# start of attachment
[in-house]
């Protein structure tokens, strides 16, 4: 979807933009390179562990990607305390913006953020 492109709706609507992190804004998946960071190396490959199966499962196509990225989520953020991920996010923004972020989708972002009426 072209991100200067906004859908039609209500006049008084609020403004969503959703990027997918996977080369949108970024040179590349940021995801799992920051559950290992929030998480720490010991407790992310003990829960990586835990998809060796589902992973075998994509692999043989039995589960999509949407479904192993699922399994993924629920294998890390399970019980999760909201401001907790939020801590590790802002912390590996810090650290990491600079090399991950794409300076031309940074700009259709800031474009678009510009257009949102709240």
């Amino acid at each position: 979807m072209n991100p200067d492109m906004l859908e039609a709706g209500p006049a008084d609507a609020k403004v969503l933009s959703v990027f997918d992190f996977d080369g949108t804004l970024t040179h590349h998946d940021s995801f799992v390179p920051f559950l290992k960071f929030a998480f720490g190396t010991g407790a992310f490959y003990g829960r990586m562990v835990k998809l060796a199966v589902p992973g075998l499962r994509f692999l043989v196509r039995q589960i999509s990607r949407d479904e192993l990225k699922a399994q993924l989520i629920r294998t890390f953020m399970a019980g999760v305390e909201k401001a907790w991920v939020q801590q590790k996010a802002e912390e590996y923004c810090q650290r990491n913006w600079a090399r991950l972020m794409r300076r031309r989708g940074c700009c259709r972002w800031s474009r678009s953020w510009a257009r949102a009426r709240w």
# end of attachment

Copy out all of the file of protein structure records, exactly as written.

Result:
[in-house]
């Protein structure tokens, strides 16, 4: 979807933009390179562990990607305390913006953020 492109709706609507992190804004998946960071190396490959199966499962196509990225989520953020991920996010923004972020989708972002009426 072209991100200067906004859908039609209500006049008084609020403004969503959703990027997918996977080369949108970024040179590349940021995801799992920051559950290992929030998480720490010991407790992310003990829960990586835990998809060796589902992973075998994509692999043989039995589960999509949407479904192993699922399994993924629920294998890390399970019980999760909201401001907790939020801590590790802002912390590996810090650290990491600079090399991950794409300076031309940074700009259709800031474009678009510009257009949102709240």
């Amino acid at each position: 979807m072209n991100p200067d492109m906004l859908e039609a709706g209500p006049a008084d609507a609020k403004v969503l933009s959703v990027f997918d992190f996977d080369g949108t804004l970024t040179h590349h998946d940021s995801f799992v390179p920051f559950l290992k960071f929030a998480f720490g190396t010991g407790a992310f490959y003990g829960r990586m562990v835990k998809l060796a199966v589902p992973g075998l499962r994509f692999l043989v196509r039995q589960i999509s990607r949407d479904e192993l990225k699922a399994q993924l989520i629920r294998t890390f953020m399970a019980g999760v305390e909201k401001a907790w991920v939020q801590q590790k996010a802002e912390e590996y923004c810090q650290r990491n913006w600079a090399r991950l972020m794409r300076r031309r989708g940074c700009c259709r972002w800031s474009r678009s953020w510009a257009r949102a009426r709240w």